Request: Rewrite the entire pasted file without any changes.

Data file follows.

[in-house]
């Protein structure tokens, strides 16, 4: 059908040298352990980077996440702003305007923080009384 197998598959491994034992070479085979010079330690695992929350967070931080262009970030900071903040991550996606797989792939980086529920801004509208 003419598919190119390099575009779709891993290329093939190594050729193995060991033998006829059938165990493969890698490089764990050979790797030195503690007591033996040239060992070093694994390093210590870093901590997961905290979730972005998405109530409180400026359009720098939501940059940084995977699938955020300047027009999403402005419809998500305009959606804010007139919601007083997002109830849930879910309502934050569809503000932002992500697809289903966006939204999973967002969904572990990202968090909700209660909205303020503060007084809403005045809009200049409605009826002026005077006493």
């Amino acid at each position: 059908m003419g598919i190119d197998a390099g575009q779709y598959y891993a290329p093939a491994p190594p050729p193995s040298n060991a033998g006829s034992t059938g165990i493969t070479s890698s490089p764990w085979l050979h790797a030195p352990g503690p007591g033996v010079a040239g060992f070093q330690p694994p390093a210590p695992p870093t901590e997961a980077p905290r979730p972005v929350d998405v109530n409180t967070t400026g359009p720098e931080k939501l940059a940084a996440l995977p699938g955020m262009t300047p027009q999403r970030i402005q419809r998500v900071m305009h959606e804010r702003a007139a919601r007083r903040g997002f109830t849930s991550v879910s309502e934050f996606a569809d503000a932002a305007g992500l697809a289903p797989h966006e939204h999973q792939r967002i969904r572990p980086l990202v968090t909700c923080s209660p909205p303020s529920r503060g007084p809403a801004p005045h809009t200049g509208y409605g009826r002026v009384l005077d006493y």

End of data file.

[in-house]
């Protein structure tokens, strides 16, 4: 059908040298352990980077996440702003305007923080009384 197998598959491994034992070479085979010079330690695992929350967070931080262009970030900071903040991550996606797989792939980086529920801004509208 003419598919190119390099575009779709891993290329093939190594050729193995060991033998006829059938165990493969890698490089764990050979790797030195503690007591033996040239060992070093694994390093210590870093901590997961905290979730972005998405109530409180400026359009720098939501940059940084995977699938955020300047027009999403402005419809998500305009959606804010007139919601007083997002109830849930879910309502934050569809503000932002992500697809289903966006939204999973967002969904572990990202968090909700209660909205303020503060007084809403005045809009200049409605009826002026005077006493």
């Amino acid at each position: 059908m003419g598919i190119d197998a390099g575009q779709y598959y891993a290329p093939a491994p190594p050729p193995s040298n060991a033998g006829s034992t059938g165990i493969t070479s890698s490089p764990w085979l050979h790797a030195p352990g503690p007591g033996v010079a040239g060992f070093q330690p694994p390093a210590p695992p870093t901590e997961a980077p905290r979730p972005v929350d998405v109530n409180t967070t400026g359009p720098e931080k939501l940059a940084a996440l995977p699938g955020m262009t300047p027009q999403r970030i402005q419809r998500v900071m305009h959606e804010r702003a007139a919601r007083r903040g997002f109830t849930s991550v879910s309502e934050f996606a569809d503000a932002a305007g992500l697809a289903p797989h966006e939204h999973q792939r967002i969904r572990p980086l990202v968090t909700c923080s209660p909205p303020s529920r503060g007084p809403a801004p005045h809009t200049g509208y409605g009826r002026v009384l005077d006493y």